Sample Report

This report is of an example assay in which CAR T cells are co-cultured against Nalm6 B cell leukemia. There were 15 wells with 5 conditions (three wells for each condition). Click here to checkout the Sample Report

Sample analysis movie from FastTrack AI




This analysis movie is of co-cultured CAR T cells against Nalm6 B cell leukemia. The source image uses only phase-contrast with no fluorescence labels or dyes. Target cells (B cells) are marked by AI with green ID number, the effector cells (CAR T cells) are marked with a blue mark (the ID number is not shown for clarity), apototic target cells are marked in red.

Cytotoxicity

The Cytotoxicty metric is a read-out of the overall death rate for the observed condition. This does not measure the specific cytotoxicity of individual effector cells. Additional metrics are provided to determine which subpopulation of effectors are engaged and to what degree. So the cytotoxicity metric presented here provides the big picture view.

For example, if a large concentration of in-efficient effector (E) cells is co-cultured with a small number of target (T) cells, we would expect the cytotoxicity curve could be very steep, as in the example of the 10:1 (E:T) curve in the chart below, simply be because the effectors dramatically out-number the targets. So the cytotoxicity curve by itself does not tell us if the effector cells are efficient.

The advantage of the FastTrack AI Cytotoxicity metric has to do with how it is achieved. The AI system identifies individual living cells by morphology. When cells become apoptotic, this morphology changes dramatically. This observed change in morphology provides cell death event data with a time precision down to less than 15 minutes, and a cell count precision down to the single cell.

Cytotoxicity

Killing Efficiency

The MetaVi Labs' Killing Efficiency metric is a read-out effectiveness of an observed population of effector cells and target cells. It has two major components, time and E:T ratio.

Efficiency increases as the killing time decreases. The less time required for killing the target population, the more effective the killers are. The killing time is measured from the the cytotoxicity slope. The start time is the point where the slope begins to increase. The end time is at the point where the curve reaches 80% of it maximum value. If the cytotoxicity does not increase, then the start and end time covers the entire duration of the experiment. The steeper the slope, the shorter the killing time. The flatter the slope, the longer the killing time.

Efficiency increases as Effector to Target (E:T) ratio decreases. That is, if fewer effectors can do the job, then these are more efficient. The number of effectors is measured at the start of the experiment. The target cell count used in the calculation is the accumulated number of target cells identified as apoptotic during the time period.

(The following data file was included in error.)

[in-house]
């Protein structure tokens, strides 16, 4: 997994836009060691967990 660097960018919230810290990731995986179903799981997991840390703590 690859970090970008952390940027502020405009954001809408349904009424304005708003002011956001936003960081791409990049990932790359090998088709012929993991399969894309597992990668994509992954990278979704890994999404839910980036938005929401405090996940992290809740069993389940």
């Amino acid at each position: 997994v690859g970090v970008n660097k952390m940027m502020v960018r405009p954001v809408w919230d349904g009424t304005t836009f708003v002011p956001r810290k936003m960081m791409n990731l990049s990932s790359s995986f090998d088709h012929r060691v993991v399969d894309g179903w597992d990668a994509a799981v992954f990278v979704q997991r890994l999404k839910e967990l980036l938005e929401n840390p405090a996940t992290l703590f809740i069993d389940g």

killing_efficiency_bubble_1.png

The Killing Efficiency (KE) bubble chart displays higher KE values with increasing size bubbles. So the larger bubbles (meaning more efficient effector cells), are near the lower left corner. The KE equation is setup such that small changes in the E:T ratio will have a bigger effect on KE than time. So the bubbles will get smaller as the Y-axis increases and also as the X-axis increases. But the changes will be more dramatic on the Y-axis than the X-axis.

In the example below, the killing duration is taken from near the start of the experiment to the 8 hour point. At 8 hours, the cytotoxicity curve has reached 80% of its peak value. The number of dead targets will be the number of observed dead targets from the start time to the 8 hour point.

ke_efficiency_time.png

Effector-Count-At-Start is the number of effector cells observed in the first time point of the experiment.

Accumulated-Dead-Targets is the total number of targets cells observed to have transitioned from living to dead during the killing duration period.

Killing-Duration-Hours is the time point from start of rising cytotoxicity to 80% peak cytotoxicity. If the cytotoxicity is not rising, then it is the entire experiment duration. Note that if cytotoxicity is not rising, there may still be killing but the killing rate is lower than the proliferation rate. So we can still measure the efficiency of a small population of effector cells even if the overall result does not appear to be cytotoxic.

ke_equation_1.png
ke_equation_2.png

Serial Killing

The MetaVi Labs' Killing Serial killing metrics are a read-outs of the number of target cells on effector cell can kill. AI tracks individual immune cells as they travel from one target to another. The ability of AI to track immune cells as they travel from target to target and form synapses with the targets is highly dependant on target cell type and culture design. We will discuss these culture design tecniques in detail below.

By tracking individual cells FastTrack AI can measure immune-cell-to-target-cell contact duration and number. It can measure the attractiveness of the target cell. It can also count the number of immune cells which do not engage with target cells.


Co-culture Design for Serial Killing Tracking


The key challanges are:

  • Identifing effector vs target Cells